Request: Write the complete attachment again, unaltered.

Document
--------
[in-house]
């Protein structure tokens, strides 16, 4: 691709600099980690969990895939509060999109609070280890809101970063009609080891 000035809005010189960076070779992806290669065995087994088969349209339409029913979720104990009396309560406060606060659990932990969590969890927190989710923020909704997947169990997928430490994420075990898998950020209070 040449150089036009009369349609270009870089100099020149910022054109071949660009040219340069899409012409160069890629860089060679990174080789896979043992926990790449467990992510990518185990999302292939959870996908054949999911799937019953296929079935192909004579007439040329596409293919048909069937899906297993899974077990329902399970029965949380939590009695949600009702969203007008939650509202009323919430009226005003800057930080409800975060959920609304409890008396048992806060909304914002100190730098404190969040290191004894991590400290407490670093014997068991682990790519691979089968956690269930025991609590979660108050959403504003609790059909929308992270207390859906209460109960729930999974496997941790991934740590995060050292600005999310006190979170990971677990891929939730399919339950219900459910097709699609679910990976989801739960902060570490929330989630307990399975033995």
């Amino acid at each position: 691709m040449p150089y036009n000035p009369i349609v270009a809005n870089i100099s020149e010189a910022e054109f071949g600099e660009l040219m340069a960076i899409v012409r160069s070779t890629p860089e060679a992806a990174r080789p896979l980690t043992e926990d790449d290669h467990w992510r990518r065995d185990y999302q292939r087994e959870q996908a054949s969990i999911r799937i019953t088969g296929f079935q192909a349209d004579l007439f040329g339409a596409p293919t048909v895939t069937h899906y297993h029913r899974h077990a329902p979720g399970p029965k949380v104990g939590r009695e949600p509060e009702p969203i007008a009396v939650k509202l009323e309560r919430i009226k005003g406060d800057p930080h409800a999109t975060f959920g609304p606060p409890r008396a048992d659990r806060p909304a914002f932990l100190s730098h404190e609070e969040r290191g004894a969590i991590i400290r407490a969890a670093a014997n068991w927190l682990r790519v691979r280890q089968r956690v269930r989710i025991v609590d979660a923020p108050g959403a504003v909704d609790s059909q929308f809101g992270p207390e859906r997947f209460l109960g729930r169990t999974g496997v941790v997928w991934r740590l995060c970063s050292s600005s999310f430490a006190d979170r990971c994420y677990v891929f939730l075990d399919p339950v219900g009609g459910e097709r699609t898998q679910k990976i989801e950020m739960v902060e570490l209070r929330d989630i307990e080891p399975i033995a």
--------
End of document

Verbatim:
[in-house]
């Protein structure tokens, strides 16, 4: 691709600099980690969990895939509060999109609070280890809101970063009609080891 000035809005010189960076070779992806290669065995087994088969349209339409029913979720104990009396309560406060606060659990932990969590969890927190989710923020909704997947169990997928430490994420075990898998950020209070 040449150089036009009369349609270009870089100099020149910022054109071949660009040219340069899409012409160069890629860089060679990174080789896979043992926990790449467990992510990518185990999302292939959870996908054949999911799937019953296929079935192909004579007439040329596409293919048909069937899906297993899974077990329902399970029965949380939590009695949600009702969203007008939650509202009323919430009226005003800057930080409800975060959920609304409890008396048992806060909304914002100190730098404190969040290191004894991590400290407490670093014997068991682990790519691979089968956690269930025991609590979660108050959403504003609790059909929308992270207390859906209460109960729930999974496997941790991934740590995060050292600005999310006190979170990971677990891929939730399919339950219900459910097709699609679910990976989801739960902060570490929330989630307990399975033995």
């Amino acid at each position: 691709m040449p150089y036009n000035p009369i349609v270009a809005n870089i100099s020149e010189a910022e054109f071949g600099e660009l040219m340069a960076i899409v012409r160069s070779t890629p860089e060679a992806a990174r080789p896979l980690t043992e926990d790449d290669h467990w992510r990518r065995d185990y999302q292939r087994e959870q996908a054949s969990i999911r799937i019953t088969g296929f079935q192909a349209d004579l007439f040329g339409a596409p293919t048909v895939t069937h899906y297993h029913r899974h077990a329902p979720g399970p029965k949380v104990g939590r009695e949600p509060e009702p969203i007008a009396v939650k509202l009323e309560r919430i009226k005003g406060d800057p930080h409800a999109t975060f959920g609304p606060p409890r008396a048992d659990r806060p909304a914002f932990l100190s730098h404190e609070e969040r290191g004894a969590i991590i400290r407490a969890a670093a014997n068991w927190l682990r790519v691979r280890q089968r956690v269930r989710i025991v609590d979660a923020p108050g959403a504003v909704d609790s059909q929308f809101g992270p207390e859906r997947f209460l109960g729930r169990t999974g496997v941790v997928w991934r740590l995060c970063s050292s600005s999310f430490a006190d979170r990971c994420y677990v891929f939730l075990d399919p339950v219900g009609g459910e097709r699609t898998q679910k990976i989801e950020m739960v902060e570490l209070r929330d989630i307990e080891p399975i033995a």